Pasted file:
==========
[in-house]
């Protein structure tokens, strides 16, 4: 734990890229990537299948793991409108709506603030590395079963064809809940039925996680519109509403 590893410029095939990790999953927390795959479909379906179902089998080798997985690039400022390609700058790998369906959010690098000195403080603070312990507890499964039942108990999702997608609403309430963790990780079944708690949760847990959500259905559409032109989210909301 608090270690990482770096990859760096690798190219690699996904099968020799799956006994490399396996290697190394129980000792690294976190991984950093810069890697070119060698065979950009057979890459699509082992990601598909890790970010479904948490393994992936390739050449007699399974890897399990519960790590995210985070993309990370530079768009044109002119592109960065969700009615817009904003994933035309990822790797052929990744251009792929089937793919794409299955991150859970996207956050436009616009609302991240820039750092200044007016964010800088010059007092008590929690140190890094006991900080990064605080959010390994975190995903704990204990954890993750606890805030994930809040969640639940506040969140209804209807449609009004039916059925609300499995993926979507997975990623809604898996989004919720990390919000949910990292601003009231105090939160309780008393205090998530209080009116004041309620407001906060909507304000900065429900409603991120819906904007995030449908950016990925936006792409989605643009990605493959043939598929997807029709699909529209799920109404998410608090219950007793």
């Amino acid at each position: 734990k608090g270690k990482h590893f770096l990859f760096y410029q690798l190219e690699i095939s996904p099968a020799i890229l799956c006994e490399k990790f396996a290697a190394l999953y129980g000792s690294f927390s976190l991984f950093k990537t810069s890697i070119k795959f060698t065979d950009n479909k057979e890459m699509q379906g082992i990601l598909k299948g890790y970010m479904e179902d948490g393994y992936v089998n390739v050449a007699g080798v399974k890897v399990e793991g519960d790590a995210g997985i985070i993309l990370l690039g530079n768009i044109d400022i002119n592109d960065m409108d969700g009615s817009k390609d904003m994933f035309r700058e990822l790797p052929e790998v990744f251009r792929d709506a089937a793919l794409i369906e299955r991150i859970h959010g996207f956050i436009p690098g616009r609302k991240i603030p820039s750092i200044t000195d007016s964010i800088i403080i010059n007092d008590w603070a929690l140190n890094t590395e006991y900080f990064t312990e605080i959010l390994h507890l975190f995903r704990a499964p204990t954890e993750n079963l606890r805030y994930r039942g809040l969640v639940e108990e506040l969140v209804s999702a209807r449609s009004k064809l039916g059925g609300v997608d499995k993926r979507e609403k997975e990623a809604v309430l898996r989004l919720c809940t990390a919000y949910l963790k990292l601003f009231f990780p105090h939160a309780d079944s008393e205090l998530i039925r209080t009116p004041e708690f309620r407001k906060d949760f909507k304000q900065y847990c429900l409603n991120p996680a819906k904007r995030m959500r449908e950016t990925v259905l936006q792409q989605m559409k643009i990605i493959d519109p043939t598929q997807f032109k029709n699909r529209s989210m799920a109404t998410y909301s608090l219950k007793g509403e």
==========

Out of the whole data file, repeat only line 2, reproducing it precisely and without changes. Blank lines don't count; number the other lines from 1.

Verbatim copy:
């Protein structure tokens, strides 16, 4: 734990890229990537299948793991409108709506603030590395079963064809809940039925996680519109509403 590893410029095939990790999953927390795959479909379906179902089998080798997985690039400022390609700058790998369906959010690098000195403080603070312990507890499964039942108990999702997608609403309430963790990780079944708690949760847990959500259905559409032109989210909301 608090270690990482770096990859760096690798190219690699996904099968020799799956006994490399396996290697190394129980000792690294976190991984950093810069890697070119060698065979950009057979890459699509082992990601598909890790970010479904948490393994992936390739050449007699399974890897399990519960790590995210985070993309990370530079768009044109002119592109960065969700009615817009904003994933035309990822790797052929990744251009792929089937793919794409299955991150859970996207956050436009616009609302991240820039750092200044007016964010800088010059007092008590929690140190890094006991900080990064605080959010390994975190995903704990204990954890993750606890805030994930809040969640639940506040969140209804209807449609009004039916059925609300499995993926979507997975990623809604898996989004919720990390919000949910990292601003009231105090939160309780008393205090998530209080009116004041309620407001906060909507304000900065429900409603991120819906904007995030449908950016990925936006792409989605643009990605493959043939598929997807029709699909529209799920109404998410608090219950007793």